What is a Scheduled Loss of Use Award?
A scheduled loss of use award is a type of workers’ compensation award that is given to people who have permanent, work-related injuries to their extremities (arms, hands, feet, legs). This is different from the kinds of awards given to people with “classified injuries,” which are permanent work-related injuries to non-extremities (back, head, neck, organs, etc.). In this post, we will discuss how Scheduled Loss of Use Awards are calculated.
In order to determine how much your Scheduled Loss of Use Award will be, you first need a doctor to determine your Scheduled Loss of Use (or SLU). SLU is a percentage number that a doctor assigns to your injury to reflect how much function you lost as a result of your injury. SLU is initially determined by a doctor after you reach maximum medical improvement (MMI), which is the point at which a doctor decides your injury is not going to get any better. At this point, the doctor evaluates your injury and decides how much function, in terms of percentages, you lost in your injured body part. For instance, if your thumb was cut off, then you have a 100% loss of use of your thumb because you can no longer use your thumb at all. But, if you broke your arm and now you can’t lift it over your head, your doctor will assign some percentage less than 100% since your use of that arm is limited, but not completely gone. Once the doctor assigns a percentage, you can then look at the Scheduled Loss of Use Chart to determine how many weeks you can collect workers’ compensation benefits.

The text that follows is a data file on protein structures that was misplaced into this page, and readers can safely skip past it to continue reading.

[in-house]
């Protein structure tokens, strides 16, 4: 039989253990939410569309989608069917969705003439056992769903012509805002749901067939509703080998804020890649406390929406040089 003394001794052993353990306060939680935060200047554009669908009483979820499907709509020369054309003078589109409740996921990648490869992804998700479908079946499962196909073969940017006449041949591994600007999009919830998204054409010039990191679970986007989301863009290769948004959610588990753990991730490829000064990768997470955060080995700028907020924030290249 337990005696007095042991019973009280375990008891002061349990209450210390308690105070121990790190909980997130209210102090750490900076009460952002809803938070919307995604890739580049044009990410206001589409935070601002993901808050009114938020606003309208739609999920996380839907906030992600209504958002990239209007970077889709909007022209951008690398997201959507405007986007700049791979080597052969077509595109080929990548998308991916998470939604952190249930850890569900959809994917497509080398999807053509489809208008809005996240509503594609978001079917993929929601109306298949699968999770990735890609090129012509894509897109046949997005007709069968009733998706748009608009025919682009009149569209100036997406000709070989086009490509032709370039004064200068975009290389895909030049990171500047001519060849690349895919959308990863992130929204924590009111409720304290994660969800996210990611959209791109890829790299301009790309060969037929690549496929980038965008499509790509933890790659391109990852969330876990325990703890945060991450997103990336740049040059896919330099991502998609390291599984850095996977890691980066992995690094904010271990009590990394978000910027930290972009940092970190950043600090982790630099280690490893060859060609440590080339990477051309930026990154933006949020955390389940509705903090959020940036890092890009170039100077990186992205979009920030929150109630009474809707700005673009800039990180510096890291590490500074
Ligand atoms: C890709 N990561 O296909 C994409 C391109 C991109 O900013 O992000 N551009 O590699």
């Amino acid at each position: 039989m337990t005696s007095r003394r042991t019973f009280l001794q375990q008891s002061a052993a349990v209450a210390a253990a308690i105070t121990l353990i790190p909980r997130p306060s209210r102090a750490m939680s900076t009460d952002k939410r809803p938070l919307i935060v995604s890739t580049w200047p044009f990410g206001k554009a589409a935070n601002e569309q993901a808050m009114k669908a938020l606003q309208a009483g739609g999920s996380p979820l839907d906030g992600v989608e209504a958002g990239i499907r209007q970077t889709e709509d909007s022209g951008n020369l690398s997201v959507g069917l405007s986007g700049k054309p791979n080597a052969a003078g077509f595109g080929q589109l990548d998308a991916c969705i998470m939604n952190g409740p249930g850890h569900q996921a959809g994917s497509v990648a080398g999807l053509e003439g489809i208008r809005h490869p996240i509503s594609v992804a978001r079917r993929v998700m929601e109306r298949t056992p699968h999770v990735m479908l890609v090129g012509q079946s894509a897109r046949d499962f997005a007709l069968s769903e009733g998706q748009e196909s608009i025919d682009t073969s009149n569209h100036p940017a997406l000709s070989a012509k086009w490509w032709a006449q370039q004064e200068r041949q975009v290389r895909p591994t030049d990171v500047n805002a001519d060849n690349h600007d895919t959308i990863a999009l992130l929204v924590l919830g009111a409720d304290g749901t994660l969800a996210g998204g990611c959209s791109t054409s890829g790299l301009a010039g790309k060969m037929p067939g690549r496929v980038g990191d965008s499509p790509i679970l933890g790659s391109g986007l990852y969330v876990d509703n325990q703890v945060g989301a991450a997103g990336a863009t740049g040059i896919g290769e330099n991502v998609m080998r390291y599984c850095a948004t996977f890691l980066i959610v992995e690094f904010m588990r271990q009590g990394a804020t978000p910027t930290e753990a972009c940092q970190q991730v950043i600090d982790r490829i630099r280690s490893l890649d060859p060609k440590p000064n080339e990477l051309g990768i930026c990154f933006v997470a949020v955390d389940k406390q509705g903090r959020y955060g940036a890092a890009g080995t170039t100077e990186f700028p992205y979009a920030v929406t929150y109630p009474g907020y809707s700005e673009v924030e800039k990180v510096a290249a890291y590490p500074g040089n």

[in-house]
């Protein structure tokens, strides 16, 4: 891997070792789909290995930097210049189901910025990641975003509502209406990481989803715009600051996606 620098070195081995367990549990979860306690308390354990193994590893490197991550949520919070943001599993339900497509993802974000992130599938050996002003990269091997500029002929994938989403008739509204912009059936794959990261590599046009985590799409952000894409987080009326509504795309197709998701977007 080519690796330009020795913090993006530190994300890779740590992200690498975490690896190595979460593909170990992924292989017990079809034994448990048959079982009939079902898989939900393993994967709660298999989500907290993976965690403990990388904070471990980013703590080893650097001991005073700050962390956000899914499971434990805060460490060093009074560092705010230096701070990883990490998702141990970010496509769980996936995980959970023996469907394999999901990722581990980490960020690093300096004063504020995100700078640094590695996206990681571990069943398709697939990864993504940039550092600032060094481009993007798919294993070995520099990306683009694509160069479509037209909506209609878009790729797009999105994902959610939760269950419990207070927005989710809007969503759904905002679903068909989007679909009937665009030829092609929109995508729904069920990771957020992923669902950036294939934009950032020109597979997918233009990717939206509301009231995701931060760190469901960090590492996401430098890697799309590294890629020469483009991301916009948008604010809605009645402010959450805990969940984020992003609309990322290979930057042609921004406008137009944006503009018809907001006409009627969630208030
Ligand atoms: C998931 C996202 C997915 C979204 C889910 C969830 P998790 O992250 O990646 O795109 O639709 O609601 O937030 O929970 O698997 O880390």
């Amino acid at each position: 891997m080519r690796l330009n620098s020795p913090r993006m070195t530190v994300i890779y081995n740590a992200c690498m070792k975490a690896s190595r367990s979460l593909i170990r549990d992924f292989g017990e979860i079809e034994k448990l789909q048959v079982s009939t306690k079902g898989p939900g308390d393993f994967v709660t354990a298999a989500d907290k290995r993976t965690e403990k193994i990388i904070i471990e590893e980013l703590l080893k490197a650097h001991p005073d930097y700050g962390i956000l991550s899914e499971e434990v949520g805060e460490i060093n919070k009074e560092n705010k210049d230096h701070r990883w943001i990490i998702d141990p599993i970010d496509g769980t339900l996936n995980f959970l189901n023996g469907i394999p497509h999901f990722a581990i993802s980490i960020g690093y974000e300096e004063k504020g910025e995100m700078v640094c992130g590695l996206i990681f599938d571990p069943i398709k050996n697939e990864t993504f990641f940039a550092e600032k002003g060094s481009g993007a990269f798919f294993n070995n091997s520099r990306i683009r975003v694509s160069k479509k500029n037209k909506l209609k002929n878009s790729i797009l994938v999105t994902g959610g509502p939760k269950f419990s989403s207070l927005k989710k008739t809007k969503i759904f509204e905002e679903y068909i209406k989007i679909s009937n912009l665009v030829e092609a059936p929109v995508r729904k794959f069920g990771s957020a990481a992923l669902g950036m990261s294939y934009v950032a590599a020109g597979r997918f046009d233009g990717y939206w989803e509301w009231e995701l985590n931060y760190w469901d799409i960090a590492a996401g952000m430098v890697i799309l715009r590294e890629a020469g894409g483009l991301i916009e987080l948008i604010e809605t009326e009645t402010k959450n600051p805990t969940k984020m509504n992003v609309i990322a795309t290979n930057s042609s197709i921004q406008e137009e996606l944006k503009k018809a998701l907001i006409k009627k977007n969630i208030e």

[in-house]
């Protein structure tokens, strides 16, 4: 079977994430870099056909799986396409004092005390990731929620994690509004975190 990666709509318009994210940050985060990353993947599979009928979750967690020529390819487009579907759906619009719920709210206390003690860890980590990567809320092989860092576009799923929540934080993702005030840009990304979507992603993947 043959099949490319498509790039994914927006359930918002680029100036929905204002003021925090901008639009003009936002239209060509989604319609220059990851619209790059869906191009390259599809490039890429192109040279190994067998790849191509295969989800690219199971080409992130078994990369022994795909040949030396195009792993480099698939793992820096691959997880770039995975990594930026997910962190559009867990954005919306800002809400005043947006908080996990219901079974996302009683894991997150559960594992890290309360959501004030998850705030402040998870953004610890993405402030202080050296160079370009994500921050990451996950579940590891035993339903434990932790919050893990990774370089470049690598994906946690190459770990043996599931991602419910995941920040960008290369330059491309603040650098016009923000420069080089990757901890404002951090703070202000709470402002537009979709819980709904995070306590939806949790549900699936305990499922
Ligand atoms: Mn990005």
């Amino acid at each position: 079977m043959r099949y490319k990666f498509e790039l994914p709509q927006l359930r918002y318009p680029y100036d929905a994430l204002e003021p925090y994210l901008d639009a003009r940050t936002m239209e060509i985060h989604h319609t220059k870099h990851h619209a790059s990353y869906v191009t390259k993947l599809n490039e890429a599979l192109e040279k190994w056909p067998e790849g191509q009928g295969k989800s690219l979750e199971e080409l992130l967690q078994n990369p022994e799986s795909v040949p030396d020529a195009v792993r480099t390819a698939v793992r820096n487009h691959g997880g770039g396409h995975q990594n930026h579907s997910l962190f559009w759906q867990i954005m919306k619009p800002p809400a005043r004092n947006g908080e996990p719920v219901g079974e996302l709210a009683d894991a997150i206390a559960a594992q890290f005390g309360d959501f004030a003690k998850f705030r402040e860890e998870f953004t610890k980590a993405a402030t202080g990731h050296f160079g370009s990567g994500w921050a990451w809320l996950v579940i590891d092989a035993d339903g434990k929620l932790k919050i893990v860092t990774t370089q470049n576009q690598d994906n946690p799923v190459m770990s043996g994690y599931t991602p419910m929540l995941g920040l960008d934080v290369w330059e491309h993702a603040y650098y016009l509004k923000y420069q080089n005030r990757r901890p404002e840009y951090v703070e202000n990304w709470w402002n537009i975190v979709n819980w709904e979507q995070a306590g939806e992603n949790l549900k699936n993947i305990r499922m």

The SLU Chart uses the 1996 Medical Guidelines to set the number of weeks allowable for particular injuries. As a guide, the maximum number of weeks allowable for 100% loss of use of certain body parts is as follows:
To determine how many weeks you can collect benefits, take the number above associated with your injured body part and multiply it by your percentage loss of use. For instance, if you have a 50% loss of use of you index finger, you are entitled to 23 weeks of benefits (46 weeks x .5). Then, take that number and multiply it by your maximum allowable benefit, which is 2/3 of your average weekly wage. So, you can calculate your SLU Award by using this formula:
(Average Weekly Wage ÷ 2/3) x (Max. No. of Weeks Allowed x % Loss of Use)
Consider this example: Peter injured his arm on the job and, after reaching maximum medical improvement, was found to have a 25% loss of use of that arm. Peter’s average weekly wage was $600, so his maximum benefit is 2/3 of that amount, totaling $400 per week. The Scheduled Loss of Use Table says a 100% loss of use of an arm is worth 312 weeks. Peter then multiplies 312 by .25 and determines he is entitled to 78 weeks of benefits. $400 multiplied by 78 weeks equals $31,200. That is Peter’s total Scheduled Loss of Use Award.
Now Peter has two options: he can either take that benefit at $400 per week for 78 weeks OR he can petition the Workers’ Compensation Board for a lump sum payment of the total $31,200. Which decision is best for Peter depends on his personal circumstances. Also, if Peter has already collected some benefits, that amount will be deducted from his total award. For more information on Scheduled Loss of Use Awards, please contact one of our attorneys.
Also, be sure to check back for our next post on “Classified Injuries,” where we will discuss on the job injuries that are not categorized by the Schedule Loss of Use Chart, such as back injuries, head injuries and neck injuries.